The other day my daughter was in the backseat as I pulled out of the driveway, and she instructed me to “turn that mirror over here.”
“Which mirror?” I asked.
“That one,” she said, without any clarification.
“Which one?” I said again. “I don’t know what you mean when you say ‘that’…”
Eventually I cracked the teenage code and tilted the center rearview mirror toward her so she could check her makeup. :-) But it was harder than it should have been.
A lot of frustration could have been avoided if I could have turned around to face her to see which direction her eyes were pointing–or if she’d just stretched out her finger.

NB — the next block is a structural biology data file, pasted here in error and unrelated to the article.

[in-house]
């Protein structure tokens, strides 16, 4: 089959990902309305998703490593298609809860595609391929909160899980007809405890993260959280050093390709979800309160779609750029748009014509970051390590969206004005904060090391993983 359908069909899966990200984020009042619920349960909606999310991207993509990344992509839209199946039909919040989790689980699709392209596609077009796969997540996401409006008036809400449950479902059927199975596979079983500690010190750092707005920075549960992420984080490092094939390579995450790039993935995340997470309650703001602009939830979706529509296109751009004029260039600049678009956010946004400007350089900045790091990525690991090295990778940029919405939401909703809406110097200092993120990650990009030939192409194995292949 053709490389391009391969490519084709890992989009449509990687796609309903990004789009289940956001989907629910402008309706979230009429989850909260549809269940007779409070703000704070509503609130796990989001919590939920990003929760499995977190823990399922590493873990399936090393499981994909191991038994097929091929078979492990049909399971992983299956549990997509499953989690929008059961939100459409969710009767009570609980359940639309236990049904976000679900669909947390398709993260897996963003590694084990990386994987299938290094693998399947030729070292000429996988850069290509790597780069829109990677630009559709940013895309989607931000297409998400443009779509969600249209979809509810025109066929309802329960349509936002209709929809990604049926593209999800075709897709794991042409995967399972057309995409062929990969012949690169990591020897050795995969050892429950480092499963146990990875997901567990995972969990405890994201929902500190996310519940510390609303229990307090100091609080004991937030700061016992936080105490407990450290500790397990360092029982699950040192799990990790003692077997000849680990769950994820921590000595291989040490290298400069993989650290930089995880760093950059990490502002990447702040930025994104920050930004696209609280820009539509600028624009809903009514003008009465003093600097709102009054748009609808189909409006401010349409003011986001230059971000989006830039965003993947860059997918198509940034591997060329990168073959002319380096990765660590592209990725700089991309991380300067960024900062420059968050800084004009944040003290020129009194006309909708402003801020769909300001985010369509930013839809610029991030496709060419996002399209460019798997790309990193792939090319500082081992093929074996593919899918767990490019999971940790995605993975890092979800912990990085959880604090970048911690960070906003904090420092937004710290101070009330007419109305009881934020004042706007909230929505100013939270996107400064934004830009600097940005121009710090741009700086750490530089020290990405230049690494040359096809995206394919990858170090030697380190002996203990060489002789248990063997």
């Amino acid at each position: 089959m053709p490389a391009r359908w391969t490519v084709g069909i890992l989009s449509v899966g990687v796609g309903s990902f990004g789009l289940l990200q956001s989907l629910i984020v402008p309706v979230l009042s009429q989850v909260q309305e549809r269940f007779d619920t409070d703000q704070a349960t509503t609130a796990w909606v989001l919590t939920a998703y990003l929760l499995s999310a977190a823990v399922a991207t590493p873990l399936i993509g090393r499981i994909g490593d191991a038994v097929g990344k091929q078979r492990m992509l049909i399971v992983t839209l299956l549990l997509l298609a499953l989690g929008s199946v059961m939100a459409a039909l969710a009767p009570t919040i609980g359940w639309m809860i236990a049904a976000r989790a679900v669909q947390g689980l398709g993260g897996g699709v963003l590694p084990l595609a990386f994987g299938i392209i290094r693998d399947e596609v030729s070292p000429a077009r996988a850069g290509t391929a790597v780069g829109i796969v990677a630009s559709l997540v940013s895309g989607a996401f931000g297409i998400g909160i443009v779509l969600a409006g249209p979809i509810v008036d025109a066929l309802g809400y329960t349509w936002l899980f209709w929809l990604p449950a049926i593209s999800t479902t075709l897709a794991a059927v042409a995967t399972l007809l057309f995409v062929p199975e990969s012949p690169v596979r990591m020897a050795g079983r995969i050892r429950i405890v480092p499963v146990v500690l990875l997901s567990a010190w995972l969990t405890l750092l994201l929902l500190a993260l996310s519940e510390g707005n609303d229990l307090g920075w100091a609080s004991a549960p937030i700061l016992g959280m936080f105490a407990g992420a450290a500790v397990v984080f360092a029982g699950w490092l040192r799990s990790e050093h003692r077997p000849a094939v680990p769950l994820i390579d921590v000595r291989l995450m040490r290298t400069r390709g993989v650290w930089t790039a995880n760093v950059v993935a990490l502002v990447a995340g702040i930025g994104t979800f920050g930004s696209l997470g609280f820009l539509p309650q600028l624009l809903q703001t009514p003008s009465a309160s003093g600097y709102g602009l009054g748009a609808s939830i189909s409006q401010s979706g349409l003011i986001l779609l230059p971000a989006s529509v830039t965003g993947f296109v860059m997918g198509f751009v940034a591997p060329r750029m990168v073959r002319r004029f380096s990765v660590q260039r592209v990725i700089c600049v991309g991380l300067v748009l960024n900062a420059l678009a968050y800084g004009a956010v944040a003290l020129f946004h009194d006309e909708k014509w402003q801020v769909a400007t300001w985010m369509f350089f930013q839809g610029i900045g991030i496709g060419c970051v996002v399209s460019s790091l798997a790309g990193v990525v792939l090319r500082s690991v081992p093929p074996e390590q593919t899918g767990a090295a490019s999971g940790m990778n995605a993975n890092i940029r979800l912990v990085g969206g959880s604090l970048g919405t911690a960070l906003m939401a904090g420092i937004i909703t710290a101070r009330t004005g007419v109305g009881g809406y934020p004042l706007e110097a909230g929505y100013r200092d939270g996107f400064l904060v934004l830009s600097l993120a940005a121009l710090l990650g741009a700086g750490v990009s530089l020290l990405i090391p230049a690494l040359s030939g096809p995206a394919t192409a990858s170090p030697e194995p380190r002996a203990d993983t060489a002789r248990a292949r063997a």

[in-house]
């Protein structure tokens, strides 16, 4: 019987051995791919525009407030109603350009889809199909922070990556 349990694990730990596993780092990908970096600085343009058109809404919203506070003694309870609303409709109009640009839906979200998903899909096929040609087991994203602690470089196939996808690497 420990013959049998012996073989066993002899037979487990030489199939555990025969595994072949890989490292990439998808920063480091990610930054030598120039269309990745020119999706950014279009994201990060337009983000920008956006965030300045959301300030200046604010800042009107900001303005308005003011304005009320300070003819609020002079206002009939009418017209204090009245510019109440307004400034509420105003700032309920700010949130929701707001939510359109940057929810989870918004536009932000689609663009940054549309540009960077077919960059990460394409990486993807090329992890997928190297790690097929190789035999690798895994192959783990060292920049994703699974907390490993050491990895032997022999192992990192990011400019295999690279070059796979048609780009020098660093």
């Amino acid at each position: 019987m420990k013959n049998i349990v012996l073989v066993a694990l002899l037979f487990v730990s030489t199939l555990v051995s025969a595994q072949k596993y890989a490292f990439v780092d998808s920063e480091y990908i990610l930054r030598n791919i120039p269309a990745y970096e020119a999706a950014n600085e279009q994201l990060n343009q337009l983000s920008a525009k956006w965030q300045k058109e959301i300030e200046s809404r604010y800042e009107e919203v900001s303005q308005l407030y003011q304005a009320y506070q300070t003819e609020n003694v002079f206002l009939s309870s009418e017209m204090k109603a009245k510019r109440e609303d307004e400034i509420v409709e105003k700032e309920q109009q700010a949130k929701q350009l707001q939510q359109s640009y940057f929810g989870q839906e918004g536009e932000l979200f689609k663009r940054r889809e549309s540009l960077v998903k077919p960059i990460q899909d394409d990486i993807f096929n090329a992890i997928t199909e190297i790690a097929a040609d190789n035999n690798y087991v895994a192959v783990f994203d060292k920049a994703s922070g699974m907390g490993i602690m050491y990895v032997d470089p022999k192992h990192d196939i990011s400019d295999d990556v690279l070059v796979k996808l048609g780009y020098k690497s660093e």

In linguistics, deixis is a sort of pointing—the juxtaposition of something against a reference context to provide meaning. Although we can define words like “here” and “there” in the abstract, their specific meaning always depends on the physical or metaphorical location of the speaker when they’re used. Likewise, “now” and “then” are deictic with respect to the time of an utterance; pronouns like “we” and “you” use deixis that relies on interpersonal context; honorifics are deictic with respect to cultural relationships.
Since the web now permeates our collective experience, think of deixis as a kind of hyperlink. Imagine if I had written my daughter’s sentence like this: “Turn that mirror over here.” It sorta fits, doesn’t it?